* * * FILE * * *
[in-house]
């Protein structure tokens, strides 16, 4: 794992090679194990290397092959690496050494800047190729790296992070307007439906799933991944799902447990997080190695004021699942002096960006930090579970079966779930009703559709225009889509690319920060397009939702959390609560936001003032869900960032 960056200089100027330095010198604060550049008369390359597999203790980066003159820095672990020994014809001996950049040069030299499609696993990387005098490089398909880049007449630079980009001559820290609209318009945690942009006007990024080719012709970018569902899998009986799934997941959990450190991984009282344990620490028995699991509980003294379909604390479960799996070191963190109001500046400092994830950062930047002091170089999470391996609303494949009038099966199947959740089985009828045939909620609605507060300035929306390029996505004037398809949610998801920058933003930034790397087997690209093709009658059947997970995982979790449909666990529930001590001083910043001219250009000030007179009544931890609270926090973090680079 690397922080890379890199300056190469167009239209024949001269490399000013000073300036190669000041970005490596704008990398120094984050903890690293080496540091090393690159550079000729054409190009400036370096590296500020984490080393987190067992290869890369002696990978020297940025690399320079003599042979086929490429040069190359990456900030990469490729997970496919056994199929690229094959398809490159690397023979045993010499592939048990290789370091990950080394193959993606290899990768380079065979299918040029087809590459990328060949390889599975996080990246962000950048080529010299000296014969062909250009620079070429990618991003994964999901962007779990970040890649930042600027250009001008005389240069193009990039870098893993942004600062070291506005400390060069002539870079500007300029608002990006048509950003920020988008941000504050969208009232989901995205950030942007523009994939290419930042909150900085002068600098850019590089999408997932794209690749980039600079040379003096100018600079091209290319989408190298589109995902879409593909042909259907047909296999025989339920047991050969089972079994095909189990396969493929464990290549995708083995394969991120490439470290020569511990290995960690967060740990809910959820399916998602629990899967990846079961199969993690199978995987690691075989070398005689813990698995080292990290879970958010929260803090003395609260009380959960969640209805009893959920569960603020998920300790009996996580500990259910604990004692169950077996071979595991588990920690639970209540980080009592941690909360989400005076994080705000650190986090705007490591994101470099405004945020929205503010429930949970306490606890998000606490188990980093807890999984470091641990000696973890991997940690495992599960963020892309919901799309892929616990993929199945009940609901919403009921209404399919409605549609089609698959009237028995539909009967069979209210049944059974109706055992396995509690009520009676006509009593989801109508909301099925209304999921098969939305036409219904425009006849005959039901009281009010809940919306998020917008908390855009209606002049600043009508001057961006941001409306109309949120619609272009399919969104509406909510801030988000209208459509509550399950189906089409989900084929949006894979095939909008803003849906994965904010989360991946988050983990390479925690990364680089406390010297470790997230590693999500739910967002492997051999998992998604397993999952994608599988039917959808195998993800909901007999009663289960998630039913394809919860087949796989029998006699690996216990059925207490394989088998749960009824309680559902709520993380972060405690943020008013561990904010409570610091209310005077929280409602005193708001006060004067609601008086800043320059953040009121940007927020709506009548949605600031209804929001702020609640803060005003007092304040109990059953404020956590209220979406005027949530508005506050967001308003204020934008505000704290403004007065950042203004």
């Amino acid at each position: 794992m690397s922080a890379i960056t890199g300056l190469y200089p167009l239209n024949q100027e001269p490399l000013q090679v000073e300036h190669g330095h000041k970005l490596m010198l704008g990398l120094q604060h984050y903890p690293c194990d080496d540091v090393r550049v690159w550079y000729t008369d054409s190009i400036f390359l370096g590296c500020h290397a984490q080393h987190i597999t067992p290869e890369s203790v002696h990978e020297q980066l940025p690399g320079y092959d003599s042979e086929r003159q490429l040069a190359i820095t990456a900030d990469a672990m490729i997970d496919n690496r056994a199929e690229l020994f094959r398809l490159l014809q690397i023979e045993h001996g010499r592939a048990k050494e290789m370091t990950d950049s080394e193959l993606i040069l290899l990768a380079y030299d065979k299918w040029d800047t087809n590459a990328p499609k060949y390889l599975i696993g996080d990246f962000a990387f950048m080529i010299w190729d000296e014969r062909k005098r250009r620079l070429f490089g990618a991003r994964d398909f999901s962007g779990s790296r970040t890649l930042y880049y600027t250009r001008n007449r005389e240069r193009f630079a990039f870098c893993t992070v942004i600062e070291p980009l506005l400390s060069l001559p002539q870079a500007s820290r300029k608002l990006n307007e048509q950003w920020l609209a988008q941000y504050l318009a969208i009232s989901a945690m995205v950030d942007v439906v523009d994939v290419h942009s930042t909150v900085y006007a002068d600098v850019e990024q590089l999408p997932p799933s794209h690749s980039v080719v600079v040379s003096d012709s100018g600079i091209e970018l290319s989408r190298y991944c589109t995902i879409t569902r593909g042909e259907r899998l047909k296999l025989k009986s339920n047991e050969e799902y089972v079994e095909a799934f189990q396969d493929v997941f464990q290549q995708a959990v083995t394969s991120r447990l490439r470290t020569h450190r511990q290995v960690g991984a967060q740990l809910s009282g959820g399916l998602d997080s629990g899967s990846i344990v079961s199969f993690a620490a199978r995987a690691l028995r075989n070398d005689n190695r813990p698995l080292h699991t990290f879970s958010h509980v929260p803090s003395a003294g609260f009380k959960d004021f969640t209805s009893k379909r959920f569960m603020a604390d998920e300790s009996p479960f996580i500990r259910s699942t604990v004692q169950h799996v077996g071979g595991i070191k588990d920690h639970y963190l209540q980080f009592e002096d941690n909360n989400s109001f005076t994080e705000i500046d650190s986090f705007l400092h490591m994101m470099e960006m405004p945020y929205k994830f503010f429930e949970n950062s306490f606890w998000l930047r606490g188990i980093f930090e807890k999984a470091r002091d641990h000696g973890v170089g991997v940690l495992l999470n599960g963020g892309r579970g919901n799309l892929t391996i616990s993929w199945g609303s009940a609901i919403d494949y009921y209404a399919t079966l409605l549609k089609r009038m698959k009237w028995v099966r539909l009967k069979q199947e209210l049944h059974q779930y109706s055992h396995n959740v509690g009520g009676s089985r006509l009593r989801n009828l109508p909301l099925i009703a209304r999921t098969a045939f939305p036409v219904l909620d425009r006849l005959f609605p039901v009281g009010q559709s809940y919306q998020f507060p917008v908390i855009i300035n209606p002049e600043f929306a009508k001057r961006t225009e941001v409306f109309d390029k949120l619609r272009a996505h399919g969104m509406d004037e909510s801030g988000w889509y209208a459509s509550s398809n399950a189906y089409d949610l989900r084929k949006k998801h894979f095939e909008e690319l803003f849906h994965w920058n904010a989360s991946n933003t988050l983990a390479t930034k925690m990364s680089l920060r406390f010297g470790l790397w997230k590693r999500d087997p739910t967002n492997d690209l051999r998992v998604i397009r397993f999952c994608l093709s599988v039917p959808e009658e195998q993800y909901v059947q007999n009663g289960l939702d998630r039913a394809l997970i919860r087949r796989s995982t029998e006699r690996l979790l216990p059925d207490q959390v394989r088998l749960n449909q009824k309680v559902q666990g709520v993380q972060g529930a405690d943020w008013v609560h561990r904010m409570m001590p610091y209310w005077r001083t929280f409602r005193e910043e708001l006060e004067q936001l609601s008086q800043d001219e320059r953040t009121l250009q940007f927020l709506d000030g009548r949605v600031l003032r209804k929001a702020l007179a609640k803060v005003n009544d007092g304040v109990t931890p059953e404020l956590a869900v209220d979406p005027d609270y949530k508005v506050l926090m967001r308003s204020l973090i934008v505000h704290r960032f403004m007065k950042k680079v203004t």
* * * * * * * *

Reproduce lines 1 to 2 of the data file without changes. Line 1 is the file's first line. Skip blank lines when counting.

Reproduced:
[in-house]
């Protein structure tokens, strides 16, 4: 794992090679194990290397092959690496050494800047190729790296992070307007439906799933991944799902447990997080190695004021699942002096960006930090579970079966779930009703559709225009889509690319920060397009939702959390609560936001003032869900960032 960056200089100027330095010198604060550049008369390359597999203790980066003159820095672990020994014809001996950049040069030299499609696993990387005098490089398909880049007449630079980009001559820290609209318009945690942009006007990024080719012709970018569902899998009986799934997941959990450190991984009282344990620490028995699991509980003294379909604390479960799996070191963190109001500046400092994830950062930047002091170089999470391996609303494949009038099966199947959740089985009828045939909620609605507060300035929306390029996505004037398809949610998801920058933003930034790397087997690209093709009658059947997970995982979790449909666990529930001590001083910043001219250009000030007179009544931890609270926090973090680079 690397922080890379890199300056190469167009239209024949001269490399000013000073300036190669000041970005490596704008990398120094984050903890690293080496540091090393690159550079000729054409190009400036370096590296500020984490080393987190067992290869890369002696990978020297940025690399320079003599042979086929490429040069190359990456900030990469490729997970496919056994199929690229094959398809490159690397023979045993010499592939048990290789370091990950080394193959993606290899990768380079065979299918040029087809590459990328060949390889599975996080990246962000950048080529010299000296014969062909250009620079070429990618991003994964999901962007779990970040890649930042600027250009001008005389240069193009990039870098893993942004600062070291506005400390060069002539870079500007300029608002990006048509950003920020988008941000504050969208009232989901995205950030942007523009994939290419930042909150900085002068600098850019590089999408997932794209690749980039600079040379003096100018600079091209290319989408190298589109995902879409593909042909259907047909296999025989339920047991050969089972079994095909189990396969493929464990290549995708083995394969991120490439470290020569511990290995960690967060740990809910959820399916998602629990899967990846079961199969993690199978995987690691075989070398005689813990698995080292990290879970958010929260803090003395609260009380959960969640209805009893959920569960603020998920300790009996996580500990259910604990004692169950077996071979595991588990920690639970209540980080009592941690909360989400005076994080705000650190986090705007490591994101470099405004945020929205503010429930949970306490606890998000606490188990980093807890999984470091641990000696973890991997940690495992599960963020892309919901799309892929616990993929199945009940609901919403009921209404399919409605549609089609698959009237028995539909009967069979209210049944059974109706055992396995509690009520009676006509009593989801109508909301099925209304999921098969939305036409219904425009006849005959039901009281009010809940919306998020917008908390855009209606002049600043009508001057961006941001409306109309949120619609272009399919969104509406909510801030988000209208459509509550399950189906089409989900084929949006894979095939909008803003849906994965904010989360991946988050983990390479925690990364680089406390010297470790997230590693999500739910967002492997051999998992998604397993999952994608599988039917959808195998993800909901007999009663289960998630039913394809919860087949796989029998006699690996216990059925207490394989088998749960009824309680559902709520993380972060405690943020008013561990904010409570610091209310005077929280409602005193708001006060004067609601008086800043320059953040009121940007927020709506009548949605600031209804929001702020609640803060005003007092304040109990059953404020956590209220979406005027949530508005506050967001308003204020934008505000704290403004007065950042203004």